The modeling approach they adopt accounted for investor age, current income and taxable income from outside sources in retirement, as well as the highly progressive income tax regime now in place. The authors point out that “the marginal rate for a single taxpayer with inflation-adjusted income of $100,000, for example, has changed 39 times since the introduction of income taxes in 1913 and has ranged from 1% to 43%.” This creates considerable uncertainty.

Because risk-averse investors (and most investors are risk averse; it’s generally only a matter of degree) dislike uncertainty, this should create a preference for Roth accounts, as they “lock in” the current rate, eliminating the uncertainty associated with future changes.

On the other hand, a traditional account, which offers retirement savers the benefit of deducting current contributions, allows investors to “manage their current taxable income around tax-bracket cutoffs, which is valuable under a progressive structure.”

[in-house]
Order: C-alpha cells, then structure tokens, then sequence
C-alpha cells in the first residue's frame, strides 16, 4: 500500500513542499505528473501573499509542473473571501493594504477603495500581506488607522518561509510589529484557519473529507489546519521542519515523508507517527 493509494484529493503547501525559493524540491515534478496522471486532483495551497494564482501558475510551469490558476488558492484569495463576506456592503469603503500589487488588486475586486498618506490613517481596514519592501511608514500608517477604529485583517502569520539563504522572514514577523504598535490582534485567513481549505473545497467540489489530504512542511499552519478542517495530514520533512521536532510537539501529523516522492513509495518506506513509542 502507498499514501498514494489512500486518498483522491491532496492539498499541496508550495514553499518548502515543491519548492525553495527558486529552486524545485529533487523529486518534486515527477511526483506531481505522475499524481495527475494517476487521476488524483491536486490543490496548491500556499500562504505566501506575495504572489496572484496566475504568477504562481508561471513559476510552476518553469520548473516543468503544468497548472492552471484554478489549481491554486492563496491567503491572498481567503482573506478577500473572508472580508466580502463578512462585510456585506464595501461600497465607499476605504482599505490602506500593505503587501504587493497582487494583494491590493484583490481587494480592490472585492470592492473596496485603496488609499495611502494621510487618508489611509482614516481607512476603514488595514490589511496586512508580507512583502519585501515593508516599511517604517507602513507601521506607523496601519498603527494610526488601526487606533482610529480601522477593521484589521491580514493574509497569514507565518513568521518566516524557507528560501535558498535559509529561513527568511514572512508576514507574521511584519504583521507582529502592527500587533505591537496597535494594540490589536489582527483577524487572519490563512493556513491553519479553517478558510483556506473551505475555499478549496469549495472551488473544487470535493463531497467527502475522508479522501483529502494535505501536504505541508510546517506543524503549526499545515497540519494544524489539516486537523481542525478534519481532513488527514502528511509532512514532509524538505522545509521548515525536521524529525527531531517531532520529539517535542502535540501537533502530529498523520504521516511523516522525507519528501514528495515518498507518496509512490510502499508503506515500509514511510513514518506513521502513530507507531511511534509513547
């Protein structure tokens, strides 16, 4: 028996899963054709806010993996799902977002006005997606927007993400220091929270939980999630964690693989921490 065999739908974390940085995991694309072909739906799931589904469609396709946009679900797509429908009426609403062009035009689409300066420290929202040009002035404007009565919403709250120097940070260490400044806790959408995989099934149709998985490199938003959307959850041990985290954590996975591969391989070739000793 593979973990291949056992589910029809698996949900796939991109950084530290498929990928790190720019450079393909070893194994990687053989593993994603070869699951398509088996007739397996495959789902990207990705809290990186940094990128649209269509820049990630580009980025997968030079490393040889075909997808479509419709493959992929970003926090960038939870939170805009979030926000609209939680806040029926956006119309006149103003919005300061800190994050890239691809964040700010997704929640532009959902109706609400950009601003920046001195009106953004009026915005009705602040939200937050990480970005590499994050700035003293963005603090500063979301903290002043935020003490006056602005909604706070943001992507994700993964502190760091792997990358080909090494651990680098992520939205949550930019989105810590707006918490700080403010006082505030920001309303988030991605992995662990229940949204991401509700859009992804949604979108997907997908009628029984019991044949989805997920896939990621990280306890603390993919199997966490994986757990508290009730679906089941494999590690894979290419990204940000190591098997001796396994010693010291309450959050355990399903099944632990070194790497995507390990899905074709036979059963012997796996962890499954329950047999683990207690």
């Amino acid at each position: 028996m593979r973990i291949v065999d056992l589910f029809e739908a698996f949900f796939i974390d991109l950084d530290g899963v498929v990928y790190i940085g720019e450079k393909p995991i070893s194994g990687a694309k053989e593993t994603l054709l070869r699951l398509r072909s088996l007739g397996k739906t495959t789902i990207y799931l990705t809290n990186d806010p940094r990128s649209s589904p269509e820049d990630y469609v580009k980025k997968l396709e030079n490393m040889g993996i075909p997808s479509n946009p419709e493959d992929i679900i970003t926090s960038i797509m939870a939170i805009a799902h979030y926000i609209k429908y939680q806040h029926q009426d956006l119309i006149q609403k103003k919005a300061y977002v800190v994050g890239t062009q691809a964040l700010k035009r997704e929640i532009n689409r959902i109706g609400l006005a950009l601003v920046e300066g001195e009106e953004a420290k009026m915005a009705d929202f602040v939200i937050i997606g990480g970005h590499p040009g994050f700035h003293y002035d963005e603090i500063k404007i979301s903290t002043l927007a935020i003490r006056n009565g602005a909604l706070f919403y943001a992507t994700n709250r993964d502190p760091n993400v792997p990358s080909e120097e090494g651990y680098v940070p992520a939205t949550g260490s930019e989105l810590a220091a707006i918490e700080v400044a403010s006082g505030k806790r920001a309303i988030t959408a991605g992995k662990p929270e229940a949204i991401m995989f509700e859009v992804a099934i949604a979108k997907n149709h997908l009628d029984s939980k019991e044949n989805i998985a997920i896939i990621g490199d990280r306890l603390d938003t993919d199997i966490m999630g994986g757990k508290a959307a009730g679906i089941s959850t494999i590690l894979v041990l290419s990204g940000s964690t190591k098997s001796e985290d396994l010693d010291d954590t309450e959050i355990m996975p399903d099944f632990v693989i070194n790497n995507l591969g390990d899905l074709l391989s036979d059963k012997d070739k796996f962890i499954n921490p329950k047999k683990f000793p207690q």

Another benefit of traditional accounts, the authors write, is that “the progressive tax rates faced in retirement provide a natural hedge against investment performance. Investors with poor investment results and little wealth in retirement will pay a relatively low marginal tax rate, whereas larger tax burdens are borne by investors who become wealthy as a result of good investment performance.” This creates tension between the traditional and Roth options.

Who Should Use The Roth Structure?

The authors state: “Roth accounts are primarily useful for low-income investors who can lock in a low marginal rate by paying taxes in the current period.” They add that because “future tax rates are more uncertain over longer retirement horizons” and their analysis of historical tax changes suggests “that the rates associated with higher incomes are more variable,” eliminating “exposure to tax risk is particularly attractive for younger investors with relatively high incomes and correspondingly high savings.”